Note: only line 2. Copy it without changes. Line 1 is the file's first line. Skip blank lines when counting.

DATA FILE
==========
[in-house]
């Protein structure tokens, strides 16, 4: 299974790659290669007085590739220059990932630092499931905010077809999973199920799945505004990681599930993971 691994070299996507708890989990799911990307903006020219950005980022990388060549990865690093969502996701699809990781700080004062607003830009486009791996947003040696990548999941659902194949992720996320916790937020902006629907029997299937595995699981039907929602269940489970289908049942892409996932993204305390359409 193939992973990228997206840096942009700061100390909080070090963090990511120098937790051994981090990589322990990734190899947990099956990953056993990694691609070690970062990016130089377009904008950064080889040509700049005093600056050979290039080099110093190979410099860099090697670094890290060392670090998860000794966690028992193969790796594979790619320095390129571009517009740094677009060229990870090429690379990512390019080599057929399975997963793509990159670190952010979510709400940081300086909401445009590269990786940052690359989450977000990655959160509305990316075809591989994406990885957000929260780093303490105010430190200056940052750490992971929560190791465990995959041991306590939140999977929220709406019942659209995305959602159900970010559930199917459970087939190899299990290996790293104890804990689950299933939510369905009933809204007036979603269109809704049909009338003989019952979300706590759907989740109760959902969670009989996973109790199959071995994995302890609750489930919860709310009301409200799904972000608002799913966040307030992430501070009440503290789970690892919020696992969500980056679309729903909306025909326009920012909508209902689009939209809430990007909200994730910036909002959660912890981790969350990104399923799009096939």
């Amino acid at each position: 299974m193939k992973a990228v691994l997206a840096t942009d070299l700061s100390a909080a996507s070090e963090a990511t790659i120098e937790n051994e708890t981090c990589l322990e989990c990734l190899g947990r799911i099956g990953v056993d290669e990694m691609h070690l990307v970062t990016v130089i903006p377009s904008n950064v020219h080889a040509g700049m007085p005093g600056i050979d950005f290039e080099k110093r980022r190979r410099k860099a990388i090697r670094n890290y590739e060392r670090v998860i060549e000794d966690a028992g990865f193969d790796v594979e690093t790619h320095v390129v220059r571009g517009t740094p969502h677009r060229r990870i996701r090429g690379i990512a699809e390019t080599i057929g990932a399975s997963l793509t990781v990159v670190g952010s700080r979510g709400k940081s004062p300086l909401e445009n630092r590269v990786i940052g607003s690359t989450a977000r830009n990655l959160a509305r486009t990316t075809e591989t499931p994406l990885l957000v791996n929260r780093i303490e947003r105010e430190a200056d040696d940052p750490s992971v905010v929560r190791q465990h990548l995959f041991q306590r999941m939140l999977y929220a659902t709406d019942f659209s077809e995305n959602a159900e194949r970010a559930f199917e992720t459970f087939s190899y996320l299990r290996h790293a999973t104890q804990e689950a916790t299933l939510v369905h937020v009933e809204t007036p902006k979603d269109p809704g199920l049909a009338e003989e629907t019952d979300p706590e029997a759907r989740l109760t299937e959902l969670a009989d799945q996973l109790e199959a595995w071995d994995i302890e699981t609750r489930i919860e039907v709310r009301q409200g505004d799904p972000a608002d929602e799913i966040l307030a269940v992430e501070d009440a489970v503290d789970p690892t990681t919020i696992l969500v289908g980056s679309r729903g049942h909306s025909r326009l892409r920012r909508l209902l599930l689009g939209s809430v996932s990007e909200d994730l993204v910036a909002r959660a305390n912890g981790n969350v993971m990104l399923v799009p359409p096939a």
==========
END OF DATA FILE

């Protein structure tokens, strides 16, 4: 299974790659290669007085590739220059990932630092499931905010077809999973199920799945505004990681599930993971 691994070299996507708890989990799911990307903006020219950005980022990388060549990865690093969502996701699809990781700080004062607003830009486009791996947003040696990548999941659902194949992720996320916790937020902006629907029997299937595995699981039907929602269940489970289908049942892409996932993204305390359409 193939992973990228997206840096942009700061100390909080070090963090990511120098937790051994981090990589322990990734190899947990099956990953056993990694691609070690970062990016130089377009904008950064080889040509700049005093600056050979290039080099110093190979410099860099090697670094890290060392670090998860000794966690028992193969790796594979790619320095390129571009517009740094677009060229990870090429690379990512390019080599057929399975997963793509990159670190952010979510709400940081300086909401445009590269990786940052690359989450977000990655959160509305990316075809591989994406990885957000929260780093303490105010430190200056940052750490992971929560190791465990995959041991306590939140999977929220709406019942659209995305959602159900970010559930199917459970087939190899299990290996790293104890804990689950299933939510369905009933809204007036979603269109809704049909009338003989019952979300706590759907989740109760959902969670009989996973109790199959071995994995302890609750489930919860709310009301409200799904972000608002799913966040307030992430501070009440503290789970690892919020696992969500980056679309729903909306025909326009920012909508209902689009939209809430990007909200994730910036909002959660912890981790969350990104399923799009096939």